Next, I summarise the Act 1 turning point in 8 words or less. Again, I glare at the page. Does the turning point happen too early/late? Is it actually a turning point or just an action high-point?
Next, it’s time for the Act 2 turning point… but at this point I also summarise the Act 3 turning point (if separate from the climax), the climax and the resolution. Again with the glaring. Is the amount of time that elapses between the Act 2 turning point and the climax right? Is the resolution too long?
If I can’t pinpoint (in 8 words of less) each of these key plot-points and why they’re effective, then I don’t understand my plot. And if I don’t understand my plot, there’s no point in getting on with the actual writing because I’ll have to spend forever editing and rewriting when I could have thought longer and harder to start off with and then written a better first draft.
Now, some people just can’t work like that. They need to discover a book as they go along. I flounder when I try to do that. If I start writing before I know exactly what will happen – and why – in each scene, then I’m going to find the whole process ten times harder than it needs to be. I don’t like radically reshaping books after I’ve written the first draft, so it’s important for me to get the basic structure right from the beginning. With every book, I have a bit of retracing to do, but if it’s just a bit – one or two scenes, or one or two plot-lines – then I am fine. If it’s the whole structure of the book, I struggle to see other ways of telling the story: writing full draft tends to set things in stone for me. Well, not quite, but close enough.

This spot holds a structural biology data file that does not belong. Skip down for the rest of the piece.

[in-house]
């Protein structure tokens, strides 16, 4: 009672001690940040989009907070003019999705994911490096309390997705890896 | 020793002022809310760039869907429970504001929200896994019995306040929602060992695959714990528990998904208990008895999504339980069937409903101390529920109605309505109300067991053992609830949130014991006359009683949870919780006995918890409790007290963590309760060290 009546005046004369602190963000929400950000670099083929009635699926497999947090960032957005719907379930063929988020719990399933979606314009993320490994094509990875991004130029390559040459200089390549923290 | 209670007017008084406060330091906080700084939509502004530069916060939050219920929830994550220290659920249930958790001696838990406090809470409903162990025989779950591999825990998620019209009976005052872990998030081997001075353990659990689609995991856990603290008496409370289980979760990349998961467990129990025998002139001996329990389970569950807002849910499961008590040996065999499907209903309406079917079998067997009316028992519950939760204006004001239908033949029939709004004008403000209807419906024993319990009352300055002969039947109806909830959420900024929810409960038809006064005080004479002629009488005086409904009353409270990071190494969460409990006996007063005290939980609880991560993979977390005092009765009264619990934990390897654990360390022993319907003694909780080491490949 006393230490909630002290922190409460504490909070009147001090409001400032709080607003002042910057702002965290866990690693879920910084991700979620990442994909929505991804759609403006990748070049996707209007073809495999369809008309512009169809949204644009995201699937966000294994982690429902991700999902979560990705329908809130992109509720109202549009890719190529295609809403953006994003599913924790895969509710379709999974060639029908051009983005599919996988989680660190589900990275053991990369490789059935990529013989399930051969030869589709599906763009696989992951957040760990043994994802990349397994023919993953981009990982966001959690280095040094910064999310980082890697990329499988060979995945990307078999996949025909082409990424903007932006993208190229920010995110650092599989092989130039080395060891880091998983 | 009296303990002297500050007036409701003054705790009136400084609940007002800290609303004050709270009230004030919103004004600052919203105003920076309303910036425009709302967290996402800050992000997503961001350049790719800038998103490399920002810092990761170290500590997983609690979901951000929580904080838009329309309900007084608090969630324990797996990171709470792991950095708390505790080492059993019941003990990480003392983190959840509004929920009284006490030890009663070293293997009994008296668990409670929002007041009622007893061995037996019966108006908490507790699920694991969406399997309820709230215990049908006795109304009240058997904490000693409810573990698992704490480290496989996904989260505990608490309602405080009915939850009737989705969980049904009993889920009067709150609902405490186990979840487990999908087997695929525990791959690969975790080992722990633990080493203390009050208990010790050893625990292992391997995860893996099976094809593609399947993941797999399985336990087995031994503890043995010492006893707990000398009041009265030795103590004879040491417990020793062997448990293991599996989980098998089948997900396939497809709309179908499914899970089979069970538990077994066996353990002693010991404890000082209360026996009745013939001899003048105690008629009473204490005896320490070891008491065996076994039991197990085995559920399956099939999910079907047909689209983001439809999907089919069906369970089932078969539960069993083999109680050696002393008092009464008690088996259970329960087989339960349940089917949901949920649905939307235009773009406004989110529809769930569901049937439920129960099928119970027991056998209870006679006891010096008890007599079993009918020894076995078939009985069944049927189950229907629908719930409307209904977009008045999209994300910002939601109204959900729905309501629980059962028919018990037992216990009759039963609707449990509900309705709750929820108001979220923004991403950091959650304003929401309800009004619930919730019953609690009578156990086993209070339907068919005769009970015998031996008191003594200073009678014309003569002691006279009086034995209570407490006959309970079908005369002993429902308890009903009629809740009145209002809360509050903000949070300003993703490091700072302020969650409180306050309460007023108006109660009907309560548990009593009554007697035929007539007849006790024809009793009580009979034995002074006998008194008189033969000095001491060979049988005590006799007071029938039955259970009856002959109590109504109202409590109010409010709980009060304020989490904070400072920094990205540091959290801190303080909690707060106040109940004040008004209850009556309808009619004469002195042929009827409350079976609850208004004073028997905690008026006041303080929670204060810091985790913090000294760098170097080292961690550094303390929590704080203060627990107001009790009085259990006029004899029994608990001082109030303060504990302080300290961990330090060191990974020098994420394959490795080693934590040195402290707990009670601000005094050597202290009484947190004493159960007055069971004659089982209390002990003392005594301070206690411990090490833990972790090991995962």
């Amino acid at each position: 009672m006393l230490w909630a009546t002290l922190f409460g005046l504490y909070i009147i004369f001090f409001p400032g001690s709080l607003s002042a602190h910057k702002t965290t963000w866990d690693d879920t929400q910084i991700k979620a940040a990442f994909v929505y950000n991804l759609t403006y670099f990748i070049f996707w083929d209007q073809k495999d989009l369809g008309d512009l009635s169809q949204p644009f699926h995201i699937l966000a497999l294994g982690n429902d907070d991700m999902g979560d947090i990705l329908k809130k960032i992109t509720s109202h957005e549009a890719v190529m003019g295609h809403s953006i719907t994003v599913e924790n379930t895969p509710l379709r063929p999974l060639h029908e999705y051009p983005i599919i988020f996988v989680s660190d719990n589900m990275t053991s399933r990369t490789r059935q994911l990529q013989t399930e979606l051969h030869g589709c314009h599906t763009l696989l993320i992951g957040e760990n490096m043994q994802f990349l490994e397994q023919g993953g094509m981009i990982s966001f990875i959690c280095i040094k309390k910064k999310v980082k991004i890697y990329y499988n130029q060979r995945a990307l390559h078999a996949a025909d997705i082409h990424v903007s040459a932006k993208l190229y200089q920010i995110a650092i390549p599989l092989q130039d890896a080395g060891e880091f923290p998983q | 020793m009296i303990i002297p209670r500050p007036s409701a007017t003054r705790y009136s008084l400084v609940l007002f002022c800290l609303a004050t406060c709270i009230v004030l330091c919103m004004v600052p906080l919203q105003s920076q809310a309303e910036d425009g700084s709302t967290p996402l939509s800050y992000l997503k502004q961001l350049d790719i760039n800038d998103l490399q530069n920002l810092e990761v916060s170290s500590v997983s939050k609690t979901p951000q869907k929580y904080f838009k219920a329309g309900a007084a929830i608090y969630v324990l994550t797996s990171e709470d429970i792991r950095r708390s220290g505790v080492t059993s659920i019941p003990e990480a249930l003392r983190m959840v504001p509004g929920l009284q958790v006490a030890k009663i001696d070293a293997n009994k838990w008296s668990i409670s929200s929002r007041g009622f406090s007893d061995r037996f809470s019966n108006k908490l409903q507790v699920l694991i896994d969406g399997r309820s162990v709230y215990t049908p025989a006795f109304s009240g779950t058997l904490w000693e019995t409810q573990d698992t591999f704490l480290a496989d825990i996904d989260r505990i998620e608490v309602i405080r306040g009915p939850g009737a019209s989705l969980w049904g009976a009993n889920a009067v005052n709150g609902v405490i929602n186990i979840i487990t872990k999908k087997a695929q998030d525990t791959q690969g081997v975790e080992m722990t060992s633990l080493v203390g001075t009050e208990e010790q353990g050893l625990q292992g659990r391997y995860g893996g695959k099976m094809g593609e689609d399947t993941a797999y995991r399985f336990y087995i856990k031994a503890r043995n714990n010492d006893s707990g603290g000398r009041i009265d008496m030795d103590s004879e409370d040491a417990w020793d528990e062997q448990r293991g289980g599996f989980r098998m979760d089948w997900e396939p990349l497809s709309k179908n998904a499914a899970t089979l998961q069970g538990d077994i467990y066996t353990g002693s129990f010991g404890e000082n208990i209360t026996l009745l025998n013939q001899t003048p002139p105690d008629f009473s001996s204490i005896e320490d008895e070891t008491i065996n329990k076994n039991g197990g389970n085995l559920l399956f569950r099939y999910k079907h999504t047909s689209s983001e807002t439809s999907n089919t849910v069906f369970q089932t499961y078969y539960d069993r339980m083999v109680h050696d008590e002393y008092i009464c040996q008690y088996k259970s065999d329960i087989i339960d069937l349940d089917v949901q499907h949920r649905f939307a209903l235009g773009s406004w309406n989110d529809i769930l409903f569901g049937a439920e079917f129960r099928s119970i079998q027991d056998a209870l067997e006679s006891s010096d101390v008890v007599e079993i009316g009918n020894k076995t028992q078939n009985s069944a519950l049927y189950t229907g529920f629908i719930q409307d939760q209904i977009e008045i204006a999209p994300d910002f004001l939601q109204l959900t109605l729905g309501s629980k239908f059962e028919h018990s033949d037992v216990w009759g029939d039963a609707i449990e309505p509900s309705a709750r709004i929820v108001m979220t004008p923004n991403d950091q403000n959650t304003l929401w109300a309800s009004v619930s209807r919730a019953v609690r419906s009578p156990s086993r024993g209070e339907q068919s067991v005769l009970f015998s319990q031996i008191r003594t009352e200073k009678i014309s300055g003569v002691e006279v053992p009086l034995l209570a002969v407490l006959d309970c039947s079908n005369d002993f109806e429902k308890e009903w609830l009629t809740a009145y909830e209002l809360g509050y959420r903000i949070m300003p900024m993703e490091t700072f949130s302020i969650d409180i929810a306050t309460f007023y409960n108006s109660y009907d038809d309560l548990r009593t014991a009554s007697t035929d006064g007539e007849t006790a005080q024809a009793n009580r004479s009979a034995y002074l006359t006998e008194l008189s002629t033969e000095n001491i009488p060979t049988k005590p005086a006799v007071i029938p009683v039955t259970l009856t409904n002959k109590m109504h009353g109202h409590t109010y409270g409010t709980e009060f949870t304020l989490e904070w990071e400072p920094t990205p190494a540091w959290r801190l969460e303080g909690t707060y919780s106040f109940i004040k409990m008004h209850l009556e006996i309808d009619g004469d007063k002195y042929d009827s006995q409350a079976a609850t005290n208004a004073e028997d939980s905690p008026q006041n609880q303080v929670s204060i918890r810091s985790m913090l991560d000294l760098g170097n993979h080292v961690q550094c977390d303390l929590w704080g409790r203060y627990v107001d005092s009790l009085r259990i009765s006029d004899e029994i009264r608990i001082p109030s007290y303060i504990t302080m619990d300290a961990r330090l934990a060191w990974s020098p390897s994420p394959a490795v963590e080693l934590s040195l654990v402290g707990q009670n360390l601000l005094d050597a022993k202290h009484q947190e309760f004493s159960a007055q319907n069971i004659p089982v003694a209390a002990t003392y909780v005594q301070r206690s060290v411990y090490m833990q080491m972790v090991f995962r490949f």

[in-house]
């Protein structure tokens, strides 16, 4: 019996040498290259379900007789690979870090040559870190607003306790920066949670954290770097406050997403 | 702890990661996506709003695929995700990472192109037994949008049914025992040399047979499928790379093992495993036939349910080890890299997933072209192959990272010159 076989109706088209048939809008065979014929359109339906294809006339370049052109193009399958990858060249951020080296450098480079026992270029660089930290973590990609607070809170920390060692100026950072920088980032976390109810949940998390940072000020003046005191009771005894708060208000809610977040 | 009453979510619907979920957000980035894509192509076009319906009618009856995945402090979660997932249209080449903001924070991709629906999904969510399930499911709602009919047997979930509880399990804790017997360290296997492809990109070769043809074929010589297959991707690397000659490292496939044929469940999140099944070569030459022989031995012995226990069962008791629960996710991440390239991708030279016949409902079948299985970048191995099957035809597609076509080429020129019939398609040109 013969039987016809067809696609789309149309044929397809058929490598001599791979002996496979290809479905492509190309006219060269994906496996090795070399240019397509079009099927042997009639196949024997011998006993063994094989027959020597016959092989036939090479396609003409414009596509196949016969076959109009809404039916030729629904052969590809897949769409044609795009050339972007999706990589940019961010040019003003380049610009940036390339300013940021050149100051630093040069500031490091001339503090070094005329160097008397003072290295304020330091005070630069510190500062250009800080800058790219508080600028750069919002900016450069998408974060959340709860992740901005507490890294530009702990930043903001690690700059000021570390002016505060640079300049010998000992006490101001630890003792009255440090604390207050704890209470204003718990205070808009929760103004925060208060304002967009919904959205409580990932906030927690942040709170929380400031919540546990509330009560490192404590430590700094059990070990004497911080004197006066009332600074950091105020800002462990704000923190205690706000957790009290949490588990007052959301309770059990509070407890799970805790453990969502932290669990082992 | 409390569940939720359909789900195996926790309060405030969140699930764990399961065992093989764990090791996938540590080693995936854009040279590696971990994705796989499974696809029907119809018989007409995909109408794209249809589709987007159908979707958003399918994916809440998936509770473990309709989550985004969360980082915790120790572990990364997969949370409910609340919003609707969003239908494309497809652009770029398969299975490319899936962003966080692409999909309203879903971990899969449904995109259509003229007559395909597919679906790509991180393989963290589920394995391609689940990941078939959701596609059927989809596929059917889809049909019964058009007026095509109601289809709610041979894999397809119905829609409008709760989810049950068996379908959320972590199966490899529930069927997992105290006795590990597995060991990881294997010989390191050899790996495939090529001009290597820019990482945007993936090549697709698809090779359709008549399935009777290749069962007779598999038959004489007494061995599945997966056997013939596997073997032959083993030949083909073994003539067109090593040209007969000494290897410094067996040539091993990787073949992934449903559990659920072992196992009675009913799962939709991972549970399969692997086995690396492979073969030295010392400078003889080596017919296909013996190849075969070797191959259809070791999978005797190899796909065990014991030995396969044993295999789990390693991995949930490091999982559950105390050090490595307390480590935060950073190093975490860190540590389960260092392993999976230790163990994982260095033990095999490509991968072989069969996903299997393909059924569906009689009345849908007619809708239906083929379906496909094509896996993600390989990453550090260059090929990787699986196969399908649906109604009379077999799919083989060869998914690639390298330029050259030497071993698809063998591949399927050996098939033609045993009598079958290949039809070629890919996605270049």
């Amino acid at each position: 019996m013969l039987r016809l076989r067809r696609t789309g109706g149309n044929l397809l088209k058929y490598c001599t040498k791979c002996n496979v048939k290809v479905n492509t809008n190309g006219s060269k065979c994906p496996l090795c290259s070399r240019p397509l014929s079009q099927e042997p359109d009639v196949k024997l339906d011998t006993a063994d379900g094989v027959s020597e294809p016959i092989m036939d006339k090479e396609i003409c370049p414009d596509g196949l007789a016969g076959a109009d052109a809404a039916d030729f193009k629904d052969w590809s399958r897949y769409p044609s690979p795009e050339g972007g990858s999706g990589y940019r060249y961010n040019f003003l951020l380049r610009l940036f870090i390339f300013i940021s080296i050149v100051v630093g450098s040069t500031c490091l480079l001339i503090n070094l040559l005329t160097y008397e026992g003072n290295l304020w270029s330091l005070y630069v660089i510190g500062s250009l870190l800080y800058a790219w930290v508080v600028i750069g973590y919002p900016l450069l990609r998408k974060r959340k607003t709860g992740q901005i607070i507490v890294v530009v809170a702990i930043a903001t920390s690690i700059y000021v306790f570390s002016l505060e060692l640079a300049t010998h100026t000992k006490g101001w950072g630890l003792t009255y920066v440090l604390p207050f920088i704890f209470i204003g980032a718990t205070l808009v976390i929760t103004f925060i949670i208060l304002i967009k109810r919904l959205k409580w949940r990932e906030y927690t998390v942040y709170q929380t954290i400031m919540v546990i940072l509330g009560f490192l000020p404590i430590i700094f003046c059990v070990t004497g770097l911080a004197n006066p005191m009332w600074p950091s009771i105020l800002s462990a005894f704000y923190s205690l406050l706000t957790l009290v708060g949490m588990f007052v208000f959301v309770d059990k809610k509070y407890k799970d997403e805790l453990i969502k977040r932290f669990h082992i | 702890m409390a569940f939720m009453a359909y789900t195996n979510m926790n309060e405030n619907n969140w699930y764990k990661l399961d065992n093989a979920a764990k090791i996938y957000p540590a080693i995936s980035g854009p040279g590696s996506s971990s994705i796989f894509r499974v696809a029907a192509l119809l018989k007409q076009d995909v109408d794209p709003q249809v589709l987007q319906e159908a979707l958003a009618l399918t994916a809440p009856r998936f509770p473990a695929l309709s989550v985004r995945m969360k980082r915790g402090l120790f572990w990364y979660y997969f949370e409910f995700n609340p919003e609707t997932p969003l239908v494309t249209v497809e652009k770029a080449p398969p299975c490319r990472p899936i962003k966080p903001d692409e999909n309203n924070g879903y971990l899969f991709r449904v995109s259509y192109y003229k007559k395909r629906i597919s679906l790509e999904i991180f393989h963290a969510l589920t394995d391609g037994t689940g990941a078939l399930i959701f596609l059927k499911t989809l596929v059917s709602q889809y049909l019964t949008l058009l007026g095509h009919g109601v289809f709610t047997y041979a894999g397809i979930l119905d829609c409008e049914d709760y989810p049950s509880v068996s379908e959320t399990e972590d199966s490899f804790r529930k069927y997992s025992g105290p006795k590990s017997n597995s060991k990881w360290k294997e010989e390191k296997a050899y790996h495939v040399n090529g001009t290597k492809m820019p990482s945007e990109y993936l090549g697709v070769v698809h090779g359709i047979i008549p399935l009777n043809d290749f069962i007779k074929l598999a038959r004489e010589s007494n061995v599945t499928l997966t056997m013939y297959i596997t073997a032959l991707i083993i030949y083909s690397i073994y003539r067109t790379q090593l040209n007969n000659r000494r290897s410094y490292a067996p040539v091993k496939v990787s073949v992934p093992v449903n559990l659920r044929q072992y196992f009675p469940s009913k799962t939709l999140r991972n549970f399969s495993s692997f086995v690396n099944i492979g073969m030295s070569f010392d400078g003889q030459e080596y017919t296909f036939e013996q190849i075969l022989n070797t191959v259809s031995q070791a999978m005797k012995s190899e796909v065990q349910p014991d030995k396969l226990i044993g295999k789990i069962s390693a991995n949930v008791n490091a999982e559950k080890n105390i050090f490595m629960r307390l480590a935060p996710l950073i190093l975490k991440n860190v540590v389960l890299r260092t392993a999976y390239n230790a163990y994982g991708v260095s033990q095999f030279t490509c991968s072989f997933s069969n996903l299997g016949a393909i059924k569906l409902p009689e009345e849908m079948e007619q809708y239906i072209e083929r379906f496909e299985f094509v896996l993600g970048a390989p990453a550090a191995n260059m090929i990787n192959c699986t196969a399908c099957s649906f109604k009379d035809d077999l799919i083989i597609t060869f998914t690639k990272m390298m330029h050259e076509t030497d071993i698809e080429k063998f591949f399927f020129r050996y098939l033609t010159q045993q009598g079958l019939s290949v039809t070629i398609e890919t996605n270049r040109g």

Writing a book is hard enough if everything goes well. Knowing what is likely to be a problem – and doing what you can to avoid those things – is one of the keys to actually enjoy the process. And if writing is going to be your career, that’s pretty important.
For me, the key is planning and plotting using those key script-writing elements to test out whether the plot will hold up. The other thing I have to be able to do before I can write a decent draft is figure out how to summarise the book in one sentence (or two at the most). If I can’t do that, then I don’t understand what the heart of the story is and the book won’t work as a whole, however good individual bits are.
Books are big, complex things with lots of themes and important elements. But there should generally be one key thread running through the whole tapestry. The plot directs the path of this thread but the thread itself is not ‘what happens’. The thread is the thing at the heart of the book where the magic is most intense. If you think you have lots of threads, then you probably haven’t figured out what ties all of them together. Underneath all the little bits of magic there is one key thing. Wait until you find that and the book will come to life in a completely different way.
Or at least that’s how it works for me.
Does anyone else work in a similar way?
BTW, if anyone has any writing theory/technique book recommendations, I’d love to know!